Published: 15 September 2014
Connectivity, safe bike lanes key to bike-share success
More than 700 cities around the world operate bike-share programs, with the aim of reducing polluting inner-city traffic. In Australia, Melbourne and Brisbane set up programs in 2010, but subsequent usage rates have been well below cities elsewhere. While Australia’s mandatory helmet laws are often cited as the cause, another reason could be the lack of safe bike lanes and bike-lane connectivity.
How important are bike lanes to successful bike-sharing? Judging by some bike-share maps, not at all. Surprisingly, very few online maps that show the distribution of bike-share docking stations include bike lane networks.
Safe bike lanes, and the knowledge of how those bike lanes connect together and in turn connect to other forms of transport, help to mainstream bike-sharing as a mode of transport and improve overall bike-sharing system performance.
One recent study even points out a statistically significant relationship between the number of trips by bike-share and the supply of bike lanes.
For this reason, integrating bike-share systems with networks of bike lanes is key to increasing ridership and making bike-share safe and desirable for users.
We need networks, not just lanes
Too many cities have bike lanes that go nowhere, end in unsafe conditions, or pass through dangerous intersections. Continuity and connectivity are key ingredients to attract users beyond the typical cycling aficionados and make cycling more viable and comfortable for the everyday commuter.
A good example of this approach comes from China’s Xiamen Island, which is developing a 156-kilometre bike-lane network as an integral part of launching a new bike-sharing system.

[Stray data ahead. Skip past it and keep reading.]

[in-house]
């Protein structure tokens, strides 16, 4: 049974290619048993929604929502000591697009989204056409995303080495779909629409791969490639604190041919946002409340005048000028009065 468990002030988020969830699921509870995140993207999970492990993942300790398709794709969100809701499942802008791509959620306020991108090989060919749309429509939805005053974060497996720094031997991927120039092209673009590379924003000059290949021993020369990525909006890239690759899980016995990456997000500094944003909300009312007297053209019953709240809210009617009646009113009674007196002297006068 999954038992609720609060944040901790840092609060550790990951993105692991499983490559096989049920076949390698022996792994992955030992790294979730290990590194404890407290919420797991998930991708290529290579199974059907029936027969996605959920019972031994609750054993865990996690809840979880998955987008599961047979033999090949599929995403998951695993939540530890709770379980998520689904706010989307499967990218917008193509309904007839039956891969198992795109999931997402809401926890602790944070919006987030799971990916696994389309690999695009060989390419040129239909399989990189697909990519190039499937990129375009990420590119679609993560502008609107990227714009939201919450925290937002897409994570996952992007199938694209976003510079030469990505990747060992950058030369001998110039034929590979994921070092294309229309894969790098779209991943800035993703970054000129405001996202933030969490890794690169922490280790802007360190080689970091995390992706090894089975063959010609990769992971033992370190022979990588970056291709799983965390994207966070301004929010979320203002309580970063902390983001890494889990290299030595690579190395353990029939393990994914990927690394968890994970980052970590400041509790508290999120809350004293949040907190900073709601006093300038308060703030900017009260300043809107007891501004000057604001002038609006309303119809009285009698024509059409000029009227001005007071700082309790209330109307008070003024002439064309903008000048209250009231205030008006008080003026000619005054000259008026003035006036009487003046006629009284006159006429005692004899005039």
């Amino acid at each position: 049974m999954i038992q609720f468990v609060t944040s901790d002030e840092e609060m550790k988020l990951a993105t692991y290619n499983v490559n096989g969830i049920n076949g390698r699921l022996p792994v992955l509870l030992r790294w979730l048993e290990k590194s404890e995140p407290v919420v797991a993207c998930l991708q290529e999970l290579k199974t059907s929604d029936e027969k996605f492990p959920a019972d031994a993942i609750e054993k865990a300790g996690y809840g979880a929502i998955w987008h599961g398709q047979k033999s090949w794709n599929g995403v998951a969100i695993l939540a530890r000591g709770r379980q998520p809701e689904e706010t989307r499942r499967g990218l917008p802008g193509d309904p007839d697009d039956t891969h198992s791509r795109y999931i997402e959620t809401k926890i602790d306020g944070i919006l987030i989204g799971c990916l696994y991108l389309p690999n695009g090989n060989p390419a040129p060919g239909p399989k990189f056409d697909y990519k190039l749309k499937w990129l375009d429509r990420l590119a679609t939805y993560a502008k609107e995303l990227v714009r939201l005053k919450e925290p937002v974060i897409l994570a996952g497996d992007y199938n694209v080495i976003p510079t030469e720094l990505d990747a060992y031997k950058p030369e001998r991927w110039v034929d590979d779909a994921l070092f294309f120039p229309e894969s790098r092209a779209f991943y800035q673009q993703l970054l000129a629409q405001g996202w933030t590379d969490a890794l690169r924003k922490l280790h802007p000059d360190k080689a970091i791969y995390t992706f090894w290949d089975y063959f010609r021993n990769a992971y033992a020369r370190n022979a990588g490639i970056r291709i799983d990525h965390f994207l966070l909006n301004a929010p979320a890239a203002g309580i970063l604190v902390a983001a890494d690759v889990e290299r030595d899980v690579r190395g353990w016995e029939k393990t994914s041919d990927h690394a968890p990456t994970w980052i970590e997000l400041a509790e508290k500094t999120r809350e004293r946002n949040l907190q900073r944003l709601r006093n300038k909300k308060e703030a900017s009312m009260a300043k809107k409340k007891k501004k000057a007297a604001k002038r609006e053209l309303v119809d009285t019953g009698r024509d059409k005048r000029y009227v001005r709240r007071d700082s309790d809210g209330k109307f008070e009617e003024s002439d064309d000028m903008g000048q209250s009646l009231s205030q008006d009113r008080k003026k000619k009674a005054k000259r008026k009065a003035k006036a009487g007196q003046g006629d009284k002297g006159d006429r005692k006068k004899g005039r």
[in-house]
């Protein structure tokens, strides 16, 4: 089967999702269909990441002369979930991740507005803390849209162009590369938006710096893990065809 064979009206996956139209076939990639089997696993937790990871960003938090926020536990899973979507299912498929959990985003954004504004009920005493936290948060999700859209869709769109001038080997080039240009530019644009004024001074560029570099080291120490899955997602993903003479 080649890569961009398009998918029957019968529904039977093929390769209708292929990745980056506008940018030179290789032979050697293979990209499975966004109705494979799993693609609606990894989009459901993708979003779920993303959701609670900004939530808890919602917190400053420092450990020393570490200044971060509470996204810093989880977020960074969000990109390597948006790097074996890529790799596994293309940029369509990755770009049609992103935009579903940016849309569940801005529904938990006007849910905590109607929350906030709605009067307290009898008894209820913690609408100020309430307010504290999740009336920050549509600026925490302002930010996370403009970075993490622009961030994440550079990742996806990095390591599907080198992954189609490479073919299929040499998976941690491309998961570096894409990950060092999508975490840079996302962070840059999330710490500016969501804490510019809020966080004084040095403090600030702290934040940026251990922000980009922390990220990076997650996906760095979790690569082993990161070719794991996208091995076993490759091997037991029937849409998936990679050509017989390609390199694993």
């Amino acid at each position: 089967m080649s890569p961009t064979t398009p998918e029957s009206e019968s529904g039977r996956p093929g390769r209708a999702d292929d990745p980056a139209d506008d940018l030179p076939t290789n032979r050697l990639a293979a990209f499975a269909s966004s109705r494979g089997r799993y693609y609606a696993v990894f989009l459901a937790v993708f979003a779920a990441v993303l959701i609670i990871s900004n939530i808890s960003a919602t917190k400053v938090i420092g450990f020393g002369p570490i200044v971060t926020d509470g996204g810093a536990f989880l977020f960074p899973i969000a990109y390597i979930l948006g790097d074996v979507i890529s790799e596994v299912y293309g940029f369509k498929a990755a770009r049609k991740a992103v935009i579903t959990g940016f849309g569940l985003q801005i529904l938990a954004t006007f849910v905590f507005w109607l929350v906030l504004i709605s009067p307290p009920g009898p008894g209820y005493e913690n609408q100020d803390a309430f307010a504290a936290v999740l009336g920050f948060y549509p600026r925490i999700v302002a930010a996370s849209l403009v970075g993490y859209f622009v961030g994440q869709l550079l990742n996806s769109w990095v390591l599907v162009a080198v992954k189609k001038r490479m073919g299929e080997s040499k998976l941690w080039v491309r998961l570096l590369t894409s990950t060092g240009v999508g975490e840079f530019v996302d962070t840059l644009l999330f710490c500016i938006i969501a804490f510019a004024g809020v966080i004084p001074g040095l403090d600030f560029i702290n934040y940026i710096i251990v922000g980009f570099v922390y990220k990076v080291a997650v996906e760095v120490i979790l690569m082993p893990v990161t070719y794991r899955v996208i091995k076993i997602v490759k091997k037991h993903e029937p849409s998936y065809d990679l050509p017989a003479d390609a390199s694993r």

The new system will boast a fleet of just over 11,000 bikes and 376 stations and is being developed with stations along six bike routes (1.5–2.5 metres wide) that run parallel to existing sidewalks, so that the network of existing footpaths can complement and augment the bike-sharing network.
Importantly, the city is developing a comprehensive and continuous bike lane ‘network’, not just a collection of disjointed bike lanes. Ensuring users know how to navigate these connected systems is another key, which cities like Barcelona, Buenos Aires, Lyon, Melbourne, Tel Aviv, and Washington DC have honed in on.
Bike-lane safety prompts ridership
It’s not enough for bike lanes to be connected to one another and to bike-sharing systems, they also need to be connected safely.
Over the past three years, New York City has installed 320 kilometres of bike lanes (bringing the total to an impressive 920 kilometres). According to a recent study from Hunter College at the City University of New York, over 50 per cent of cyclists in the city use these bike lanes.
Even more noteworthy, the study reveals that these lanes are used by 70 per cent of Citi Bike bike-share riders, revealing a ‘greater tendency to ride on more “secure” street or avenue environments than their cycling counterparts’. This is especially the case with protected bike lanes, further echoing the need for safe cycling infrastructure to grow ridership.